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High-resolution geophysical observations of the Yermak Plateau and northern Svalbard margin: Implications for ice-sheet grounding and deep-keeled icebergs
Stockholm University, Faculty of Science, Department of Geological Sciences. (Marin geologi)
Stockholm University, Faculty of Science, Department of Geological Sciences. (Marin geologi)
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2010 (English)In: Quaternary Science Reviews, ISSN 0277-3791, Vol. 29, no 25-26, 3518-3531 p.Article in journal (Refereed) Published
Abstract [en]

High-resolution geophysical evidence on the seafloor morphology and acoustic stratigraphy of the Yermak Plateau and northern Svalbard margin between 79°20′ and 81°30′N and 5° and 22°E is presented. Geophysical datasets are derived from swath bathymetry and sub-bottom acoustic profiling and are combined with existing cores to derive chronological control. Seafloor landforms, in the form of ice-produced lineations, iceberg ploughmarks of various dimensions (including features over 80 m deep and down to about 1000 m), and a moat indicating strong currents are found. The shallow stratigraphy of the Yermak Plateau shows three acoustic units: the first with well-developed stratification produced by hemipelagic sedimentation, often draped over a strong and undulating internal reflector; a second with an undulating upper surface and little acoustic penetration, indicative of the action of ice; a third unit of an acoustically transparent facies, resulting from debris flows. Core chronology suggests a MIS 6 age for the undulating seafloor above about 580 m. There are several possible explanations, including: (a) the flow of a major grounded ice sheet across the plateau crest from Svalbard (least likely given the consolidation state of the underlying sediments); (b) the more transient encroachment of relatively thin ice from Svalbard; or (c) the drift across the plateau of an ice-shelf remnant or megaberg from the Arctic Basin. The latter is our favoured explanation given the evidence currently at our disposal.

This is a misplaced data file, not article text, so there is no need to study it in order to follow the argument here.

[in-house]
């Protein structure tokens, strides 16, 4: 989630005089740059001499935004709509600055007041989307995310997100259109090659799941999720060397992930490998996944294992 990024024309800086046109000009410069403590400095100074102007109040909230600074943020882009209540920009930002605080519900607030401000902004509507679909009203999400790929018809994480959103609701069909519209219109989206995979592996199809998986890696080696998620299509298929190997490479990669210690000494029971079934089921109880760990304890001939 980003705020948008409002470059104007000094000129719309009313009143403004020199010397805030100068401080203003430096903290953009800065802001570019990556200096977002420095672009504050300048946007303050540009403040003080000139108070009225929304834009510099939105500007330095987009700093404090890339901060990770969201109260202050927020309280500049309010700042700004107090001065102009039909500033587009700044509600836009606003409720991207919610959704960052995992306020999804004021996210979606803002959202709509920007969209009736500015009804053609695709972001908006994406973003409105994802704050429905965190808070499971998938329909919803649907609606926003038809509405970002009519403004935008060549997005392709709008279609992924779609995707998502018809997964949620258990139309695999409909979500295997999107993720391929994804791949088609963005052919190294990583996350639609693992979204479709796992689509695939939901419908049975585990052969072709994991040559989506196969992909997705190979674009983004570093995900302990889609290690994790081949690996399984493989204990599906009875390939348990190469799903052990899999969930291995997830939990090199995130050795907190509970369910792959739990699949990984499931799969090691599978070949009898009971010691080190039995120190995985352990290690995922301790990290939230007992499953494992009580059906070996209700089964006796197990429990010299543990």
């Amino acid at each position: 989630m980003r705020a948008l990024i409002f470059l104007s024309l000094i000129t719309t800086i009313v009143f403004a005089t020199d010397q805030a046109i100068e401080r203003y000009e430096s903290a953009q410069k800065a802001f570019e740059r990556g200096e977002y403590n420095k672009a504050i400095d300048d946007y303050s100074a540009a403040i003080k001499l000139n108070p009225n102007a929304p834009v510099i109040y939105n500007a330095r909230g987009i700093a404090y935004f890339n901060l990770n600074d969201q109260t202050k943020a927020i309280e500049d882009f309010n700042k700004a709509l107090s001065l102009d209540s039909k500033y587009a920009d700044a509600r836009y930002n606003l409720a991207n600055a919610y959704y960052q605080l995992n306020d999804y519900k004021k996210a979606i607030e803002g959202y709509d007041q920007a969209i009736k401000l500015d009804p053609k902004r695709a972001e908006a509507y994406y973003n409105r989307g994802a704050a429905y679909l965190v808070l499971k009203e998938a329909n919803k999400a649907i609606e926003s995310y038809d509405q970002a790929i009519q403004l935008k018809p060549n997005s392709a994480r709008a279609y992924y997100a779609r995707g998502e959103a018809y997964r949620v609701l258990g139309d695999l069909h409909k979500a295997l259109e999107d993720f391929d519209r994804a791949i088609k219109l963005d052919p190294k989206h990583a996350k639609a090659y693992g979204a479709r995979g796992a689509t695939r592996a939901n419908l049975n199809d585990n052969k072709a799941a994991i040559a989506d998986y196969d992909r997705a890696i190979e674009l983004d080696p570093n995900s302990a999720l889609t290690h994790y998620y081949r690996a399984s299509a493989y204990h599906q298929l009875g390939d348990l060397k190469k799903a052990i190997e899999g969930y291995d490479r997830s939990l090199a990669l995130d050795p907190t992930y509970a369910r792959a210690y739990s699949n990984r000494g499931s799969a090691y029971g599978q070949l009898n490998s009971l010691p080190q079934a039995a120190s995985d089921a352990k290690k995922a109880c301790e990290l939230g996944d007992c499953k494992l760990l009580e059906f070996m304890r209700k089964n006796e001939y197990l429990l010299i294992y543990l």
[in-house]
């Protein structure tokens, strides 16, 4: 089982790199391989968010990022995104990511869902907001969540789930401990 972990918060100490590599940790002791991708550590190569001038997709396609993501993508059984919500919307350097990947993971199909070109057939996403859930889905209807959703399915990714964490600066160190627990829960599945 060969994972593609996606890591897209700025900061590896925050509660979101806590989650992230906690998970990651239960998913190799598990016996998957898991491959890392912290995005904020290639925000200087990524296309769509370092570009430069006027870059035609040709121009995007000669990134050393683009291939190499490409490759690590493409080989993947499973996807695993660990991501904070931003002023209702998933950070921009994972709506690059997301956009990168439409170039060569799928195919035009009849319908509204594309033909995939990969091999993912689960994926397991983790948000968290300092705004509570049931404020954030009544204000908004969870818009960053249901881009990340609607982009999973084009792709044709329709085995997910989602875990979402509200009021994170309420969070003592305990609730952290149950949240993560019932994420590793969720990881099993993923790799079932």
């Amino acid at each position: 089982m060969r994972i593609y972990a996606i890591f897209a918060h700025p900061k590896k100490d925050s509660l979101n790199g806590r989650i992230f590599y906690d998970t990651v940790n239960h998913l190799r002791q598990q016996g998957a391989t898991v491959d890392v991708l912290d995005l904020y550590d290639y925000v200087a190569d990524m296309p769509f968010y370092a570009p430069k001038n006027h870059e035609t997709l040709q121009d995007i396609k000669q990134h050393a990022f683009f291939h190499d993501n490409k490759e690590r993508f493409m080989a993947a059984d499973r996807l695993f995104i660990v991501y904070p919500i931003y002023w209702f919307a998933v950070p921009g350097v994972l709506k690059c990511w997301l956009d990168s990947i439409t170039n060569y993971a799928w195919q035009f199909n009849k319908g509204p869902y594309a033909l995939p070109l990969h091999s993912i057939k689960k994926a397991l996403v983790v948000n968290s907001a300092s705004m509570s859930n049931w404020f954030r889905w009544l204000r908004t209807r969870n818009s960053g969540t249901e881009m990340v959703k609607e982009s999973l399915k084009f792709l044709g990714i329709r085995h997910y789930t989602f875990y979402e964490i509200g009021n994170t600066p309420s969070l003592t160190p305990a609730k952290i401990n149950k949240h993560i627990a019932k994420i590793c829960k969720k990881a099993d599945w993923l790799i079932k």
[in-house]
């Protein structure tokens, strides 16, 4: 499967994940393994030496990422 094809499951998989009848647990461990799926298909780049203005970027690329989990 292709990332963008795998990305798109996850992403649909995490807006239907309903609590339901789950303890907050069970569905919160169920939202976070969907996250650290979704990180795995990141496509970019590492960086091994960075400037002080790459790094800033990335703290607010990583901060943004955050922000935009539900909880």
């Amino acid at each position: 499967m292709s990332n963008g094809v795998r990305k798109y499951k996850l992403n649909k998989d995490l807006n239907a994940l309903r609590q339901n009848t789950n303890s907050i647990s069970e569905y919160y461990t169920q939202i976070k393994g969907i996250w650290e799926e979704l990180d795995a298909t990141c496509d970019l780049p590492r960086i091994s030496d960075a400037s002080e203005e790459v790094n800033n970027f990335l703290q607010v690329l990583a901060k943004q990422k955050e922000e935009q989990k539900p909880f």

Place, publisher, year, edition, pages
2010. Vol. 29, no 25-26, 3518-3531 p.
Keyword [en]
Arctic Ocean, glacial morphology, ice sheets
National Category
Earth and Related Environmental Sciences
Research subject
URN: urn:nbn:se:su:diva-47298DOI: 10.1016/j.quascirev.2010.06.002ISI: 000284724400013OAI: diva2:373561
Available from: 2010-12-07 Created: 2010-11-30 Last updated: 2011-11-21Bibliographically approved
In thesis
1. Mapping bathymetry: From measurement to applications
Open this publication in new window or tab >>Mapping bathymetry: From measurement to applications
2011 (English)Doctoral thesis, comprehensive summary (Other academic)
Abstract [en]

Surface elevation is likely the most fundamental property of our planet. In contrast to land topography, bathymetry, its underwater equivalent, remains uncertain in many parts of the World ocean. Bathymetry is relevant for a wide range of research topics and for a variety of societal needs. Examples, where knowing the exact water depth or the morphology of the seafloor is vital include marine geology, physical oceanography, the propagation of tsunamis and documenting marine habitats. Decisions made at administrative level based on bathymetric data include safety of maritime navigation, spatial planning along the coast, environmental protection and the exploration of the marine resources.

This thesis covers different aspects of ocean mapping from the collection of echo sounding data to the application of Digital Bathymetric Models (DBMs) in Quaternary marine geology and physical oceanography. Methods related to DBM compilation are developed, namely a flexible handling and storage solution for heterogeneous sounding data and a method for the interpolation of such data onto a regular lattice. The use of bathymetric data is analyzed in detail for the Baltic Sea. With the wide range of applications found, the needs of the users are varying. However, most applications would benefit from better depth data than what is presently available. Based on glaciogenic landforms found in the Arctic Ocean seafloor morphology, a possible scenario for Quaternary Arctic Ocean glaciation is developed. Our findings suggest large ice shelves around parts of the Arctic Ocean during Marine Isotope Stage 6, 130–200 ka. Steered by bathymetry, deep water from the Amerasian Basin of the Arctic Ocean flows over the central Lomonosov Ridge into the Eurasian Basin. This water mass is traced on its continuing way towards Greenland and the Fram Strait. At the Morris Jesup Rise, bathymetry plays an important role in the partial re-circulation of the water into the Amerasian Basin.

Place, publisher, year, edition, pages
Stockholm: Department of Geological Sciences, Stockholm University, 2011. 41 p.
Meddelanden från Stockholms universitets institution för geologiska vetenskaper, 344
Ocean and coastal mapping, Digital Bathymetric Model, Geographical Information System, Applications of bathymetric data, Baltic Sea, Arctic Ocean, Seafloor morphology, Ocean circulation
National Category
Other Earth and Related Environmental Sciences
Research subject
Marine Geoscience
urn:nbn:se:su:diva-57291 (URN)978-91-7447-309-4 (ISBN)
Public defence
2011-06-08, Nordenskiöldsalen, Geovetenskapens hus, Svante Arrhenius väg 12, Stockholm, 10:00 (English)

At the time of the doctoral defense, the following papers were unpublished and had a status as follows: Paper 2: Manuscript. Paper 3: Submitted.

Available from: 2011-05-12 Created: 2011-05-05 Last updated: 2013-11-06Bibliographically approved

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